Speaking afterwards, Eileen McKeown, the daughter of victim Joseph Corr, said her family was “delighted” with the coroner’s report because it means the “world knows that they are innocent”. For Ó Muirigh, this is key.
“There are different reasons for different families,” he says. “Some just want to find out what happened. For the Ballymurphy families, the original inquests happened 50 years ago but they wanted legal vindication. There was no disclosure process and no family involvement – they needed a proper narrative of what happened.
“What people want is for the world to know what happened. Whatever the families knew, the official record was that their relatives were gunmen and women. Legal findings can be a part of healing. When I was growing up there wasn’t any faith in my community in the justice system and that’s not a good thing.
“I often talk about a triangle of violence. There’s physical violence and that’s very obvious – it’s shootings and beatings. There’s structural violence and that’s important in west Belfast where you have the socio-economic injustices of unemployment and housing discrimination. The third is cultural violence – the harm done. It’s the demonisation and vilification of that community; the cover-up and misinformation. When the people who were victims are demonised the truth becomes the next victim.”
Another legacy inquest Ó Muirigh is working on relates to the killing of a 10-year-old boy with a plastic bullet in the early 1970s, and he is also representing over 500 internees – including his own father – who were held without trial between 1971 and 1975 in their quest to make the state tell them why. The point of the cases is to find out what happened – why a boy was killed while out playing on a summer’s evening and whether there was a legal case to lock hundreds of people up without due legal process.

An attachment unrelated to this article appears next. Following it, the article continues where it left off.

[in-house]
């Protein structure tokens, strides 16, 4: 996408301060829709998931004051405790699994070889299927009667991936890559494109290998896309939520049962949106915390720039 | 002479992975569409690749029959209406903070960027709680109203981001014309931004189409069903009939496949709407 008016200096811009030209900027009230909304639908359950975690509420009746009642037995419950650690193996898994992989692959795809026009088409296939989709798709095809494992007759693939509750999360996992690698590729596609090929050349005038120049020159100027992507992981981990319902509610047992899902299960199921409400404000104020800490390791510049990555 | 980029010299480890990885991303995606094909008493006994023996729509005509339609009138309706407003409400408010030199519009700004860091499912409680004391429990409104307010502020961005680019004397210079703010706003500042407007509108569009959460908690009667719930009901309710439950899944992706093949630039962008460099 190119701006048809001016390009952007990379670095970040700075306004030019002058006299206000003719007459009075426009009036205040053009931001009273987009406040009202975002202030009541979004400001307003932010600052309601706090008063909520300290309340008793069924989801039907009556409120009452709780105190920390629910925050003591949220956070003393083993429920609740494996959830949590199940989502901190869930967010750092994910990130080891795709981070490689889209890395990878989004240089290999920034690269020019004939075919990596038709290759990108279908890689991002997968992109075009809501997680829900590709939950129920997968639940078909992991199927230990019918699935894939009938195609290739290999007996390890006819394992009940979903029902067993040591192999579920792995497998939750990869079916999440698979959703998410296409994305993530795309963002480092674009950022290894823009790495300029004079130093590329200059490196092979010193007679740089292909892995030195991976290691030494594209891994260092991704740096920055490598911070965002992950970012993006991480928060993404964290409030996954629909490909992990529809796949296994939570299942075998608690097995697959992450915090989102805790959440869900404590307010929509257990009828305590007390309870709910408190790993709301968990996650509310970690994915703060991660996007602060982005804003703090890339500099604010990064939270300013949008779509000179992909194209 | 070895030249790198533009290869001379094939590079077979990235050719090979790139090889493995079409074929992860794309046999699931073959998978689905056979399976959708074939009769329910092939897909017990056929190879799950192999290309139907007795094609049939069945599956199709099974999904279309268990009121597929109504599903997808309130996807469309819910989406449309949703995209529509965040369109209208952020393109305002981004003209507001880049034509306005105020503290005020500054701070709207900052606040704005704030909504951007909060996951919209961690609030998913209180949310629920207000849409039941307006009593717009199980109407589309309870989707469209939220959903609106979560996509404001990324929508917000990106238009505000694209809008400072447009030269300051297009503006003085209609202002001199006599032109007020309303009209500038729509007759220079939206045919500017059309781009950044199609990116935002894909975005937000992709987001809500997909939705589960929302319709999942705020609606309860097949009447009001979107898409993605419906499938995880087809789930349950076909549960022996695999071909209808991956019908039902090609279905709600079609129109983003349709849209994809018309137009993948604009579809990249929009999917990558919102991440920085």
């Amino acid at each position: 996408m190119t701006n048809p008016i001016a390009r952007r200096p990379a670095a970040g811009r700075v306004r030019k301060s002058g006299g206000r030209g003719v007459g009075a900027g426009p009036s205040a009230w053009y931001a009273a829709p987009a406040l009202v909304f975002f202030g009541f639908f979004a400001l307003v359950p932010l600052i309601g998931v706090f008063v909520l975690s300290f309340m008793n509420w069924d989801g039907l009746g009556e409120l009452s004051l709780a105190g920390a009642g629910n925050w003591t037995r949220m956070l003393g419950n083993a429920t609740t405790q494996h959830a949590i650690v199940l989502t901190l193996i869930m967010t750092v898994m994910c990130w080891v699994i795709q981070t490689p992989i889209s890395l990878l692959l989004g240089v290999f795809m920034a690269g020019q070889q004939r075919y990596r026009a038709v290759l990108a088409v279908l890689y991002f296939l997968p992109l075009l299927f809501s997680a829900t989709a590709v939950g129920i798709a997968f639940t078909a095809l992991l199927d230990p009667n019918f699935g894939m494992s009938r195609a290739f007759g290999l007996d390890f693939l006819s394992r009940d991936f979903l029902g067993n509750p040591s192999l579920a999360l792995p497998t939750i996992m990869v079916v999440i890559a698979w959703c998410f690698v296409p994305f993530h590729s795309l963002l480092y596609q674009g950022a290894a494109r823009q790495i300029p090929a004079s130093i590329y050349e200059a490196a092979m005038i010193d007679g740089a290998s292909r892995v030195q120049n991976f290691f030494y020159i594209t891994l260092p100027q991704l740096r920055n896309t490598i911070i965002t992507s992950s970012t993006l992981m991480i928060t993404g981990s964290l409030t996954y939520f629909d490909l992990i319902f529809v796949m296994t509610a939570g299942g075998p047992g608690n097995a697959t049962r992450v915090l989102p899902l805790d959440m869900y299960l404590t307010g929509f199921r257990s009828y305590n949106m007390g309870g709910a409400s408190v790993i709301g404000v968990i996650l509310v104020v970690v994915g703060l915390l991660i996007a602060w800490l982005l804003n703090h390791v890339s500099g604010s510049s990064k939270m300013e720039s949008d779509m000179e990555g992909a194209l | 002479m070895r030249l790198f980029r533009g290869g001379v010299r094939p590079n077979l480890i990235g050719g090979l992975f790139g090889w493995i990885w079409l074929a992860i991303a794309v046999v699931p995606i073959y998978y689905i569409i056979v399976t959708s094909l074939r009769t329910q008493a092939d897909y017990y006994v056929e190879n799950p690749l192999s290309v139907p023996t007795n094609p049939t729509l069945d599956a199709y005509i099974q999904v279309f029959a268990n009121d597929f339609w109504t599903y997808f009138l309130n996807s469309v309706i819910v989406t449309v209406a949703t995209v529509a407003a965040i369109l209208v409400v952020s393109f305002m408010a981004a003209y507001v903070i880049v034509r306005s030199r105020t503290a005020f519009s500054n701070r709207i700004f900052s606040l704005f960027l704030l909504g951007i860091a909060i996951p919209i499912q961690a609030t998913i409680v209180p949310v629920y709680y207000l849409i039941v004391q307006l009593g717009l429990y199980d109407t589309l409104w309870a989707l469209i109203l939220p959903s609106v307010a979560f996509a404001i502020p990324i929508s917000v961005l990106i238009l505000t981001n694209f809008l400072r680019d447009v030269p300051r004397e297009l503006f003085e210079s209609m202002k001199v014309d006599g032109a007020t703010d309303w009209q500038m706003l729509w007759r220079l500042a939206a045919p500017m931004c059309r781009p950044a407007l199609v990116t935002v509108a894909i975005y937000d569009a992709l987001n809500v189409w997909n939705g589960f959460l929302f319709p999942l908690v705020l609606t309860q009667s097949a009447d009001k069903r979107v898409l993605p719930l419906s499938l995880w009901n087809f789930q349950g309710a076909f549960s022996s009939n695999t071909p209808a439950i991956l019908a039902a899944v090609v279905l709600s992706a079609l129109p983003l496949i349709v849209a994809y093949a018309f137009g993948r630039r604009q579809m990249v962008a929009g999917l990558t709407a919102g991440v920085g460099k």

With outgoing Lord Chief Justice Sir Declan Morgan stating that all Troubles-related inquests must be dealt with within the next five years, though, Ó Muirigh says there will be a race against time to ensure all 50 outstanding cases get heard. That they get heard is vital for the ongoing peace process, he adds.
“With Ballymurphy, what we had were grandchildren and sometimes great-grandchildren campaigning for their granny who was killed,” he says. “They grew up with their stories and feel the injustice in their bones. If you have proper finings and that burning injustice isn’t there any more hopefully it becomes healing and restores faith in the justice system. Reconciliation can only come through a process of truth and reconciliation.”
Though he believes that peace in Ireland is strong, Ó Muirigh says the actions of Boris Johnson’s “reckless” Tory government could undermine that. Following the outcome of the Ballymurphy inquest the prime minister made an apology to the victims’ families, reading their names out in the House of Commons and saying he was sorry for the way the original investigation had been handled.